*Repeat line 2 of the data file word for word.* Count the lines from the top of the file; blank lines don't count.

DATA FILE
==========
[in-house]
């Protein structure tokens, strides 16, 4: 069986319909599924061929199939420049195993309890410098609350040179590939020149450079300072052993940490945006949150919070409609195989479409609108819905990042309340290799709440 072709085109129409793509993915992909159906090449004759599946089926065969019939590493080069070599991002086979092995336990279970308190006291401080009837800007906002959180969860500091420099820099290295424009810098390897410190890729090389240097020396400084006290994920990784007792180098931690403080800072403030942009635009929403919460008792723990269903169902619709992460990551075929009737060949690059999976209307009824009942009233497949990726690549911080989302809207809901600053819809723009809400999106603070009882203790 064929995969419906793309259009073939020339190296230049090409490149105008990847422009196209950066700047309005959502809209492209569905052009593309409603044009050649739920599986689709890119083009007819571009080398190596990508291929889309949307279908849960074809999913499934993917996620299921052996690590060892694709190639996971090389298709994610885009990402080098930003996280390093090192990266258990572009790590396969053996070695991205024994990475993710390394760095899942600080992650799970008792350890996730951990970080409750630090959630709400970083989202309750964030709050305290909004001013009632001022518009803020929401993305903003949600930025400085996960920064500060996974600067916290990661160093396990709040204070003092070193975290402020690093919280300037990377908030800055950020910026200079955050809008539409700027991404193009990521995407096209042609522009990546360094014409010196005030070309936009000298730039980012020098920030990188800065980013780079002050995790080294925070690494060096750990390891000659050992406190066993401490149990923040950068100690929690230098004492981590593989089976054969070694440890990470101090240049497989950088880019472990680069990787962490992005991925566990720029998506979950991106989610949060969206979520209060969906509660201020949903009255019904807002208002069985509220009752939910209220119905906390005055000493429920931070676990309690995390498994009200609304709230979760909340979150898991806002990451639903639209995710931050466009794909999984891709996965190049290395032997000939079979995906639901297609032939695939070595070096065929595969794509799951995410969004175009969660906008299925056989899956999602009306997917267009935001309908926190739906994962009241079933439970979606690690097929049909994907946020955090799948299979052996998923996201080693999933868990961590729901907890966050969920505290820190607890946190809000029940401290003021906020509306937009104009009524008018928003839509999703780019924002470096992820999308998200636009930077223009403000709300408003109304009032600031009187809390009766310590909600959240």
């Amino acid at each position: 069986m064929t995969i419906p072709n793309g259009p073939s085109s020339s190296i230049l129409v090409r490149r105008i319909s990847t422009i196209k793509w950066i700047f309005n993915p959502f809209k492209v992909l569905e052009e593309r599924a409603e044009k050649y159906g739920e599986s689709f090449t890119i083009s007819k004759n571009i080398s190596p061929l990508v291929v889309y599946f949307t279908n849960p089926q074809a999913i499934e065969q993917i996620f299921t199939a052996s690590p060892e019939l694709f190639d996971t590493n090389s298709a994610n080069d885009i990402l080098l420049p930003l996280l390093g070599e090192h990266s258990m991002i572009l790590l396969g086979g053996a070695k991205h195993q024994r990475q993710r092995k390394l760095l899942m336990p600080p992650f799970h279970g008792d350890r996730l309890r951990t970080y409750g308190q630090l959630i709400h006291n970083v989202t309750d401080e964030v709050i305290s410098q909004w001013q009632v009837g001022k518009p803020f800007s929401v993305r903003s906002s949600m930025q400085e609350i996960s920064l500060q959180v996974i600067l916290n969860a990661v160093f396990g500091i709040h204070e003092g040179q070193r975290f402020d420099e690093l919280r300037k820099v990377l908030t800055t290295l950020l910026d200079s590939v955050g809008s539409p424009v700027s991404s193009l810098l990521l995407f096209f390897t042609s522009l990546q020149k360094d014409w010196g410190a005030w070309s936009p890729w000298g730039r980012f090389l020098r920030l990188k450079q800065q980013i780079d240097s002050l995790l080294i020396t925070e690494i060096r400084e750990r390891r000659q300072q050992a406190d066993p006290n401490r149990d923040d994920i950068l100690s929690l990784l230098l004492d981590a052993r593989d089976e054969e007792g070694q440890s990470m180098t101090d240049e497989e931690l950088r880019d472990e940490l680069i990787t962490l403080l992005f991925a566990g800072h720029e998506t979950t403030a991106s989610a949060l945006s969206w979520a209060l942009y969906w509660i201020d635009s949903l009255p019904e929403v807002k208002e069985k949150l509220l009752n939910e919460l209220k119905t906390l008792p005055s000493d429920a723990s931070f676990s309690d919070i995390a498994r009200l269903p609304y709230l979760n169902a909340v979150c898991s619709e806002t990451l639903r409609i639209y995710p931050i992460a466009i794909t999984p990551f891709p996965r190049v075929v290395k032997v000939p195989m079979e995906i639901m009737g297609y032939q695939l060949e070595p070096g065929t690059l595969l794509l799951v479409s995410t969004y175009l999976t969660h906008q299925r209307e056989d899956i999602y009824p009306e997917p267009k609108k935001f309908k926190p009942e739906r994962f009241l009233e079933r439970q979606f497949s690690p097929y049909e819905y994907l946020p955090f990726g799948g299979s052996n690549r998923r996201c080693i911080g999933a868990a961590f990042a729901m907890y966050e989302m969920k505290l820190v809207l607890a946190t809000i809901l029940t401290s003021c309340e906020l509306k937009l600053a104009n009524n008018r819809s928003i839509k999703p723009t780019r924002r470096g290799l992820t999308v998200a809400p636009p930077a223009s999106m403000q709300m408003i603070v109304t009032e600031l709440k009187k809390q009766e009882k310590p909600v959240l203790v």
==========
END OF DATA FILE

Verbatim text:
């Protein structure tokens, strides 16, 4: 069986319909599924061929199939420049195993309890410098609350040179590939020149450079300072052993940490945006949150919070409609195989479409609108819905990042309340290799709440 072709085109129409793509993915992909159906090449004759599946089926065969019939590493080069070599991002086979092995336990279970308190006291401080009837800007906002959180969860500091420099820099290295424009810098390897410190890729090389240097020396400084006290994920990784007792180098931690403080800072403030942009635009929403919460008792723990269903169902619709992460990551075929009737060949690059999976209307009824009942009233497949990726690549911080989302809207809901600053819809723009809400999106603070009882203790 064929995969419906793309259009073939020339190296230049090409490149105008990847422009196209950066700047309005959502809209492209569905052009593309409603044009050649739920599986689709890119083009007819571009080398190596990508291929889309949307279908849960074809999913499934993917996620299921052996690590060892694709190639996971090389298709994610885009990402080098930003996280390093090192990266258990572009790590396969053996070695991205024994990475993710390394760095899942600080992650799970008792350890996730951990970080409750630090959630709400970083989202309750964030709050305290909004001013009632001022518009803020929401993305903003949600930025400085996960920064500060996974600067916290990661160093396990709040204070003092070193975290402020690093919280300037990377908030800055950020910026200079955050809008539409700027991404193009990521995407096209042609522009990546360094014409010196005030070309936009000298730039980012020098920030990188800065980013780079002050995790080294925070690494060096750990390891000659050992406190066993401490149990923040950068100690929690230098004492981590593989089976054969070694440890990470101090240049497989950088880019472990680069990787962490992005991925566990720029998506979950991106989610949060969206979520209060969906509660201020949903009255019904807002208002069985509220009752939910209220119905906390005055000493429920931070676990309690995390498994009200609304709230979760909340979150898991806002990451639903639209995710931050466009794909999984891709996965190049290395032997000939079979995906639901297609032939695939070595070096065929595969794509799951995410969004175009969660906008299925056989899956999602009306997917267009935001309908926190739906994962009241079933439970979606690690097929049909994907946020955090799948299979052996998923996201080693999933868990961590729901907890966050969920505290820190607890946190809000029940401290003021906020509306937009104009009524008018928003839509999703780019924002470096992820999308998200636009930077223009403000709300408003109304009032600031009187809390009766310590909600959240």